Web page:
Mr. Metz said the Joint Committee, which consists of the presidents of each Board, one additional member of each Board and the superintendents, would “do some brainstorming around what are we doing well together, where could we do better together, and then we could get to the structure of do we need a study.” He said the idea of reaching out to Northwestern University and asking for some help was a good idea.
“Regardless of where this heads,” said District 65 Superintendent Hardy Murphy, “one thing that was said tonight is probably worth the two of us continuing the conversation. I think a pre-K to 12 plan to talk about ways in a concerted effort between the two Districts to close the achievement gap is probably an idea that you and I should talk about with a little more depth and detail.”
The Classroom First Commission – Virtual Consolidation and Economies of Scale
The Classrooms First Commission was formed by the Illinois legislature in 2011 to study and find ways to redirect spending from administrative operations to classrooms. The Commission, chaired by Lieutenant Governor Sheila Simon, issued its final report in July 2012, with 23 recommendations.
The Commission found that merging separate elementary and high school districts into “”unit”” or P-12 districts would cost the State at least $3 billion under current law. The cost stems primarily from increasing salaries of teachers in K-8 school districts to the levels of teachers in high school districts, a cost that the State subsidizes for several years. The Commission thus decided that school districts should not be forced to merge, but that the State should make it easier for “”troubled districts”” to consolidate – for example, those with declining enrollments or financial instability. The Commission also recommends that current laws that incentivize consolidation be gutted and replaced with ones that are both affordable to the State and tailored to its reorganization targets.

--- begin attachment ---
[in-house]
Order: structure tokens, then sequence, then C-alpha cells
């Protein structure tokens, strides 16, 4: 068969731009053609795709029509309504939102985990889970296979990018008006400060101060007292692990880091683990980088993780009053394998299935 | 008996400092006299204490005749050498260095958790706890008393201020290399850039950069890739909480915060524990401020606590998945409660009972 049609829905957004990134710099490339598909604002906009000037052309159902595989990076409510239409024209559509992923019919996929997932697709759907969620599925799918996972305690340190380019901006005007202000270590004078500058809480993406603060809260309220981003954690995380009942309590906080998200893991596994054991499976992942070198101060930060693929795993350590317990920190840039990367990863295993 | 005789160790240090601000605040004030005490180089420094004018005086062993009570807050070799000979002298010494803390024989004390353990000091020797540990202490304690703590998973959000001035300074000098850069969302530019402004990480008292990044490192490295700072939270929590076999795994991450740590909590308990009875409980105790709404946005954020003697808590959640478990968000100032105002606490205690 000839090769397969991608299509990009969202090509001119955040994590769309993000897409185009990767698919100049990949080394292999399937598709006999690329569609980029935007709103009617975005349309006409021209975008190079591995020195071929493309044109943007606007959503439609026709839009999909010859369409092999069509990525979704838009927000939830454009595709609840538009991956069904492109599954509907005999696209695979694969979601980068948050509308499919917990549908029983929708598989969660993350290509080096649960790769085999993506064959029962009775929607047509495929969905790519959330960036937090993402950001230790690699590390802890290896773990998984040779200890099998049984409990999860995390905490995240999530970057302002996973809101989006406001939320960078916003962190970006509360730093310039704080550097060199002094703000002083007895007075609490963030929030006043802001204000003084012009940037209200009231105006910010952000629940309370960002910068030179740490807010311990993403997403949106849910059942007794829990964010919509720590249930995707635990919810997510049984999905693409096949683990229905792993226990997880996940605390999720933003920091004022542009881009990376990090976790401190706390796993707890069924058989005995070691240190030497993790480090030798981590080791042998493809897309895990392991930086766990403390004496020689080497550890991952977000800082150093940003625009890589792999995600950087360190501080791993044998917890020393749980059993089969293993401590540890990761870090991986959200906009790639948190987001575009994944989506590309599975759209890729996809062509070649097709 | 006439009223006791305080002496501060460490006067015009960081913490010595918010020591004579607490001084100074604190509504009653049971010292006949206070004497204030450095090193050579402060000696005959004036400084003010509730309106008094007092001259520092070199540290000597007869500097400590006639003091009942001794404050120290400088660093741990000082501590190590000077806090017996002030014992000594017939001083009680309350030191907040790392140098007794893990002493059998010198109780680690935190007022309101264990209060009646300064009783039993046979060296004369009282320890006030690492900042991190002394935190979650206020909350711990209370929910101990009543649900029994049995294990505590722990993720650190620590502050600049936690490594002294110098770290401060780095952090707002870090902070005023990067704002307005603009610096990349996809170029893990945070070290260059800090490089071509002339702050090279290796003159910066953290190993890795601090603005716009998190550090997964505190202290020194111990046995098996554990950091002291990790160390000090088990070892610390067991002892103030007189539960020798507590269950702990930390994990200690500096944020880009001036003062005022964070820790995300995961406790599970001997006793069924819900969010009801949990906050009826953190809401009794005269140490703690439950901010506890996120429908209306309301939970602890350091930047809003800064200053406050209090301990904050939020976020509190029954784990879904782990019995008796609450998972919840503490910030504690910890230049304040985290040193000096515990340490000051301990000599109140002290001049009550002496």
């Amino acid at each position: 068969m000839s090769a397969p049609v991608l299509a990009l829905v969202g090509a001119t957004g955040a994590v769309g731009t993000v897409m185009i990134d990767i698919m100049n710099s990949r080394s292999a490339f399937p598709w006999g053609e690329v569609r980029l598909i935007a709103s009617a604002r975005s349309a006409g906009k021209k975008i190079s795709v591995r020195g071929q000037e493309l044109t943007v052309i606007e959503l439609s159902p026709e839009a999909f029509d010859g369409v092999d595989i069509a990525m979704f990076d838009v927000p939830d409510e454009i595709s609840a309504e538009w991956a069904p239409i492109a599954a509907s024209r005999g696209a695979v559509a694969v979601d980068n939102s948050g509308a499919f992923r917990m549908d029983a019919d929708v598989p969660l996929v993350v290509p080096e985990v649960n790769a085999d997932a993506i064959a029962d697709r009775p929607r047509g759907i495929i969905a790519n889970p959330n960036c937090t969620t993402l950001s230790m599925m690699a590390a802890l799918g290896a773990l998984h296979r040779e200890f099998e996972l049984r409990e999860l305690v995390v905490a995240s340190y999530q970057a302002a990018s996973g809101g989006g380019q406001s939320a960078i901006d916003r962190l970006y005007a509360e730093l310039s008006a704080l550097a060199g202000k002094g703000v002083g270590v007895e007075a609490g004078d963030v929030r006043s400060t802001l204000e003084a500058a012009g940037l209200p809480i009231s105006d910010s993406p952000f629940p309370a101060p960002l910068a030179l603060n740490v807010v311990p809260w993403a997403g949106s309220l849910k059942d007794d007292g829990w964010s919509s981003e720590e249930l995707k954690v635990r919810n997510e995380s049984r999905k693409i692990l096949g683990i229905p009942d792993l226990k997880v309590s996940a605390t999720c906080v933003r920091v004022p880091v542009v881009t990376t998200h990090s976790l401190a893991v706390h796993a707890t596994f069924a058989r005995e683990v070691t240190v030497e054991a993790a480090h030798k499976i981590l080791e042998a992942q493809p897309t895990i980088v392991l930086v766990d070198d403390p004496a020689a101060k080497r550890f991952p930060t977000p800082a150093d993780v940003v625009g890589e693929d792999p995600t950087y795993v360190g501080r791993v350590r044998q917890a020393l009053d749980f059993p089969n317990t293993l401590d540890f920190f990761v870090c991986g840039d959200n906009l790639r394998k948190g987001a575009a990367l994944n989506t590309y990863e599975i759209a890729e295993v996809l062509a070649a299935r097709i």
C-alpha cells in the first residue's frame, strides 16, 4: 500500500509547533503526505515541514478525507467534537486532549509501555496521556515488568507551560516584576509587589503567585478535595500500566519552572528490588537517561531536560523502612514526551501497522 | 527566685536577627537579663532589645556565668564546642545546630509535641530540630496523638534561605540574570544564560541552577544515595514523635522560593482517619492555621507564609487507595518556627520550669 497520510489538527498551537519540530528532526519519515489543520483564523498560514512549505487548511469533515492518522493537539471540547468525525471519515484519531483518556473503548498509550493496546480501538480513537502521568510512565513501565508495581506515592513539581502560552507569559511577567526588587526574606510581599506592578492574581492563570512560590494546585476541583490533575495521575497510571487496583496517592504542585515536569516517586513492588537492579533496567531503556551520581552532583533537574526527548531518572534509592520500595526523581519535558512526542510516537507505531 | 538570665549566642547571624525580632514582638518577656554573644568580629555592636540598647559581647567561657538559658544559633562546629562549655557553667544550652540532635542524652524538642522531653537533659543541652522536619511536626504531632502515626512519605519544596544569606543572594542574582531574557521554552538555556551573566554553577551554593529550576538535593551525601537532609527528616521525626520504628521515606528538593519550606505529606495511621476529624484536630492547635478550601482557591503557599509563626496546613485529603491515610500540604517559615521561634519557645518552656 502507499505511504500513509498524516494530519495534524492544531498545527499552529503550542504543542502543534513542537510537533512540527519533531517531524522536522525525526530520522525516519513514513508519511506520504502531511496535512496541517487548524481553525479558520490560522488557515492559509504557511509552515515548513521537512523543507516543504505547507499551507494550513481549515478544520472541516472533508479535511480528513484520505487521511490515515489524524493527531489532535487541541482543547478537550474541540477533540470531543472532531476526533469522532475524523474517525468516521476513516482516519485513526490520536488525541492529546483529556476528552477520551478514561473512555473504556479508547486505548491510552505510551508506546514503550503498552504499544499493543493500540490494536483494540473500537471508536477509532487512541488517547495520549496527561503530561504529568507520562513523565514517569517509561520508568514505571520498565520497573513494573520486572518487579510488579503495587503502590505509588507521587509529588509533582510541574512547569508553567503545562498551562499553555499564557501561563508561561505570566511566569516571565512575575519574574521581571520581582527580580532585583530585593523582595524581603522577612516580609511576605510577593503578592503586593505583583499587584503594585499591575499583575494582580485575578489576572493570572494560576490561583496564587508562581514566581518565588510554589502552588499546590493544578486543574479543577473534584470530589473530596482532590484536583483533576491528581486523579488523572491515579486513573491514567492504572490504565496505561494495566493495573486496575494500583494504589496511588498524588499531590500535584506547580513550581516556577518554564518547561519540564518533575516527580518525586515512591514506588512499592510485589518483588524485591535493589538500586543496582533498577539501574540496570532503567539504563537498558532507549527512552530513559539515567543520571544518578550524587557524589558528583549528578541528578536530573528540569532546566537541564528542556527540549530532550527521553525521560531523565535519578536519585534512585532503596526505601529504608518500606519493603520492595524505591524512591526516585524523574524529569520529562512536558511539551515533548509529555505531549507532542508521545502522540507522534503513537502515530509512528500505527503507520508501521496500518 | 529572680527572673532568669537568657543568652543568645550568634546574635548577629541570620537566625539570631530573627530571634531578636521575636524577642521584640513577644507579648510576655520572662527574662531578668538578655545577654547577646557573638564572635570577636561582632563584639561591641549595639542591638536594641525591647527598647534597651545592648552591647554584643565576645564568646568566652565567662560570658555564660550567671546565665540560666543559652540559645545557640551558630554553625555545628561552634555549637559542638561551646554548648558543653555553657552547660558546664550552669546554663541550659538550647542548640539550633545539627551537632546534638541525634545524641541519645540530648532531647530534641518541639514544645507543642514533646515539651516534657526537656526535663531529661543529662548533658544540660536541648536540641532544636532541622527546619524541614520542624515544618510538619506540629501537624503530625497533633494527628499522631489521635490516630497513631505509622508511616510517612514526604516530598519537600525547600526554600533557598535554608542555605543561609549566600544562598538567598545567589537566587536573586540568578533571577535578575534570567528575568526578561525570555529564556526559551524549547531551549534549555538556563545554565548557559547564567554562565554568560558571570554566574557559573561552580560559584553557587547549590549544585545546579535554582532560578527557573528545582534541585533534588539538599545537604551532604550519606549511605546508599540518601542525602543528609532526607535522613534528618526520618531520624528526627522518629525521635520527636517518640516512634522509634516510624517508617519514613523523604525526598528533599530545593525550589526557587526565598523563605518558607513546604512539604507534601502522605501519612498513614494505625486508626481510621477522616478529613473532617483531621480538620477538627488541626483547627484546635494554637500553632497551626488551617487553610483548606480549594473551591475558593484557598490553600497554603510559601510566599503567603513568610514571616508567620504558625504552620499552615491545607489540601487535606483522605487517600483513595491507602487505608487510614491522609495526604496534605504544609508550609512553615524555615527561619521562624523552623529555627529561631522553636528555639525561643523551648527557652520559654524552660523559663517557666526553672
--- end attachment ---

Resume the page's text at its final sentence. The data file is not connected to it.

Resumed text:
The Commission also focused on two other strategies “”to boost efficiency at even the highest performing districts: virtual reorganization and economies of scale.”” The report says, “”We recommend several reforms that will clear the way for districts to share administrators and services and to cooperate on a statewide basis. We must merge our buying power in ways largely invisible to students, so we can redirect that cash toward their measurable education growth.””
The report includes four recommendations that would promote shared service agreements between school districts:
• The Illinois State Board of Education should provide resource management software to allow similar school districts to compare operational expenses and identify cost savings in instruction, transportation, food services, administrative and facility maintainance.
• Establish an online repository for existing shared service and outsourcing agreements, along with examples of proven efficiency practices that could be replicated.
• Create a revolving fund to provide short-term, low-interest loans to support school district efficiency studies and the cost of starting up shared-service ventures. The loans would be repaid with the money gained through resulting streamlining.
• Eliminate restrictions that currently preclude outsourcing in non-instructional areas.